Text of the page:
The suite, featuring therapeutic areas where one-to-one, family and group interactions can occur, will also shortly be available for members of the local community and the University is hoping to work with local charities which will be able to use the facility.
Over the last few years there has been a gradual increase in the number of advertised counselling posts in the NHS, social services, education, the prison service and both commercial and voluntary organisations. There are opportunities for part-time and private work and widespread opportunities for you to study further at postgraduate level.
Students who have successfully completed the course have started their own business as a counsellor, acquired jobs within NHS, the voluntary sector and education.
We work with over 100 health and social care organisations so our links with industry are very strong. These relationships will be of direct benefit to you because our academic team work in practice in some of these organisations at a senior level so are able to keep you at the forefront of developments in the sector, which in turn help you provide a better service.
This course has particularly strong links with the NHS, voluntary and private sector because our students complete a counselling placement as part of the training within these organisations.
You may wish to pursue a research degree after completion of the course.
The Master of Counselling (MCouns) is established as a flagship degree that has seen 92% of graduates over the past six years gain successful employment.
The degree has specifically been designed for professional counsellors or supervisors interested in leadership roles within the New Zealand counselling profession.
The programme has a key teaching focus on providing experiences in which you can further develop your professional attitudes, knowledge and competencies in the areas of counselling, group leadership, mediation and practitioner research. You'll graduate with a high level of knowledge and understanding through the narrative practice this programme is known for.
For the past 20 years, our teaching staff have been active in promoting narrative therapy, beginning with a book staff produced called Narrative Therapy in Practice. Today Waikato is considered a leader in this field with several local and international publications produced each year.
This notable reputation extends also into our thriving doctoral counselling programme.
As a graduate of the MCouns programme, you will have developed competence in the practices of counselling, and established a firm understanding in philosophical and ethical issues relating to professional counselling practice.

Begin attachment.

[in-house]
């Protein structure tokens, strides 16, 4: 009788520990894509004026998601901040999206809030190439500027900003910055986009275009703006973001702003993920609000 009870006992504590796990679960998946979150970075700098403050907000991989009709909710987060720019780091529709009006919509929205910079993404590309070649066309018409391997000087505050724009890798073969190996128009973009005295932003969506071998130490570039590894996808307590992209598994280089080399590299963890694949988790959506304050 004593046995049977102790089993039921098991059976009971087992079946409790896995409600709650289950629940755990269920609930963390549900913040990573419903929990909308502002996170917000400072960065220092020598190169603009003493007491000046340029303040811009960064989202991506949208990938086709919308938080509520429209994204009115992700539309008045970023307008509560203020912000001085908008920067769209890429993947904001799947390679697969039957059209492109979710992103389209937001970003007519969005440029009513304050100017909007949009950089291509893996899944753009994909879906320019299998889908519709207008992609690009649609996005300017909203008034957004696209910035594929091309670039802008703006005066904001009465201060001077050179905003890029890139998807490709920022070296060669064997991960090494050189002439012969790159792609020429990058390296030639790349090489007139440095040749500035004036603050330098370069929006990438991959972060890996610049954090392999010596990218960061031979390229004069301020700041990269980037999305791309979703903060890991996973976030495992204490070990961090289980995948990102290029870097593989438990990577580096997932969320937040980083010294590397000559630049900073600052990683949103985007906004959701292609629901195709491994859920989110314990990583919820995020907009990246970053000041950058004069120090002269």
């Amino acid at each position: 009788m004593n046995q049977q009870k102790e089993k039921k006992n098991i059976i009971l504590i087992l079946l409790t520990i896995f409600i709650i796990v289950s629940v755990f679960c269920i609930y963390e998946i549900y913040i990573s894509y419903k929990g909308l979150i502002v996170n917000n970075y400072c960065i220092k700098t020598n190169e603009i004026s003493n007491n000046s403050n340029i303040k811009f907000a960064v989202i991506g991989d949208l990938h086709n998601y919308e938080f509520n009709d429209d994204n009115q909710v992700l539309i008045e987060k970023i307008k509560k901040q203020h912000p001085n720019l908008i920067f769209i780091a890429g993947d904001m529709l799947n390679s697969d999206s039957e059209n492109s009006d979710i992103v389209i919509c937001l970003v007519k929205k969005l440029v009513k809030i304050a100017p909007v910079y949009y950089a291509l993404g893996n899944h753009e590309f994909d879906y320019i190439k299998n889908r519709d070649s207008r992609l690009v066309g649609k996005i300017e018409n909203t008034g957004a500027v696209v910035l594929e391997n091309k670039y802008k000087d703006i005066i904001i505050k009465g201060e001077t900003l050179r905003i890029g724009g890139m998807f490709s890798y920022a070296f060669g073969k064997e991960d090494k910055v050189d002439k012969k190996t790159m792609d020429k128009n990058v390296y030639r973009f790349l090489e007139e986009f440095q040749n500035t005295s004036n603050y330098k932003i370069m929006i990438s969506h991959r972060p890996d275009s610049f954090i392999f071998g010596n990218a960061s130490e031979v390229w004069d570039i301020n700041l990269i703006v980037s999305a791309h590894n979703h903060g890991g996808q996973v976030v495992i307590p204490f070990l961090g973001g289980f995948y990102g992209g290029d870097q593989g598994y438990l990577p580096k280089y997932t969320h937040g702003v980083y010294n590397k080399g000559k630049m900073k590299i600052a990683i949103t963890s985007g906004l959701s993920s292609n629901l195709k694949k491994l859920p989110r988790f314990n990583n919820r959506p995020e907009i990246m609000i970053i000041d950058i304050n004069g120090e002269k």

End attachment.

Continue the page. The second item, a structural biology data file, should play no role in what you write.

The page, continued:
You'll learn how to engage critically with the theoretical concepts and research which underpins counselling practice and the knowledge of the professional context within which you work.
Not only will your studies set you up with a well-articulated theoretical position and reflective professional stance in your counselling work, you'll also gain a recognised qualification for membership of New Zealand Association of Counsellors.
Manākitanga (hospitality and care) is offered by Tangata whenua, people of the land, who open the space for collaboration, with the intention of weaving cultural knowledge and practice into the shaping of our counsellor education programme. The significant contributions include interchanges, connections, noho marae and visits to the following marae:
Professional papers offer students the opportunity to have supported professional experience in community and or education settings. Efforts are made to cater for and respond to the individual student’s particular background and professional education goals.
In order to gain a place in the programme, students must be able to demonstrate a relationship with a community-based counselling service or school or mental health service, which will give them access to an appropriate practicum placement.
Students must have a commitment to ongoing appropriate professional supervision. However, students will not establish any formal contract with an agency until they have been selected into the Counsellor Education Programme and have received all the necessary information on practicum placements.
In general, students in the first year of a full-time programme complete 200 hours in a professional counselling setting and complete 80 hours of counselling. They will engage in professional supervision*. The supervisor must be a member of a professional helping body such as NZAC, NZASW, NZPsS, or NZAP. Students must engage in a minimum of 16 supervision sessions, in each of the practicum papers. Students should note that NZAC membership now requires supervision with an experienced NZAC Member.
In the second year of the full-time programme the practicum involves 450 hours in counselling settings. Up to three placements may be arranged.
Note: Successful applicants will be completely responsible for setting up an appropriate placement to meet the requirements of the counselling practicum for the various papers.
*There may be a cost involved.